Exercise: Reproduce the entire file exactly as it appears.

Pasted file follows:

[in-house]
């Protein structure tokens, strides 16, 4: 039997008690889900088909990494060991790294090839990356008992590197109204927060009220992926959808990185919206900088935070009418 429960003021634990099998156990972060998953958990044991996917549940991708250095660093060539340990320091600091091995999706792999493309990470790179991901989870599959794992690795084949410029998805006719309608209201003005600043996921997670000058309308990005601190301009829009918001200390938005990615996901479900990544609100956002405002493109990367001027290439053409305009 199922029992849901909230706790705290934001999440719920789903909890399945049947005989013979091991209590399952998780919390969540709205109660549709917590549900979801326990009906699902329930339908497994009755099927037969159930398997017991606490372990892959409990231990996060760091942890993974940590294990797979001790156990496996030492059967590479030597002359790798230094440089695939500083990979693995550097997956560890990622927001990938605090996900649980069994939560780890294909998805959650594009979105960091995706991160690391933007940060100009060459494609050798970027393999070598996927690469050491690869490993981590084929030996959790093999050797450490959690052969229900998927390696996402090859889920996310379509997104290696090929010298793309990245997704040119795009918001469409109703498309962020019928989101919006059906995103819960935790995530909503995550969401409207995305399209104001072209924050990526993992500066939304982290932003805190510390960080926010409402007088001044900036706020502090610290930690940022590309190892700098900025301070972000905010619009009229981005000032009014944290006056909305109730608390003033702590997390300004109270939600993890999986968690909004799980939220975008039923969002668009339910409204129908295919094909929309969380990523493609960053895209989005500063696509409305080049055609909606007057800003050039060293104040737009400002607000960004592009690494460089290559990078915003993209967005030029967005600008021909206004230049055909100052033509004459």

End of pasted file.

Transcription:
[in-house]
């Protein structure tokens, strides 16, 4: 039997008690889900088909990494060991790294090839990356008992590197109204927060009220992926959808990185919206900088935070009418 429960003021634990099998156990972060998953958990044991996917549940991708250095660093060539340990320091600091091995999706792999493309990470790179991901989870599959794992690795084949410029998805006719309608209201003005600043996921997670000058309308990005601190301009829009918001200390938005990615996901479900990544609100956002405002493109990367001027290439053409305009 199922029992849901909230706790705290934001999440719920789903909890399945049947005989013979091991209590399952998780919390969540709205109660549709917590549900979801326990009906699902329930339908497994009755099927037969159930398997017991606490372990892959409990231990996060760091942890993974940590294990797979001790156990496996030492059967590479030597002359790798230094440089695939500083990979693995550097997956560890990622927001990938605090996900649980069994939560780890294909998805959650594009979105960091995706991160690391933007940060100009060459494609050798970027393999070598996927690469050491690869490993981590084929030996959790093999050797450490959690052969229900998927390696996402090859889920996310379509997104290696090929010298793309990245997704040119795009918001469409109703498309962020019928989101919006059906995103819960935790995530909503995550969401409207995305399209104001072209924050990526993992500066939304982290932003805190510390960080926010409402007088001044900036706020502090610290930690940022590309190892700098900025301070972000905010619009009229981005000032009014944290006056909305109730608390003033702590997390300004109270939600993890999986968690909004799980939220975008039923969002668009339910409204129908295919094909929309969380990523493609960053895209989005500063696509409305080049055609909606007057800003050039060293104040737009400002607000960004592009690494460089290559990078915003993209967005030029967005600008021909206004230049055909100052033509004459």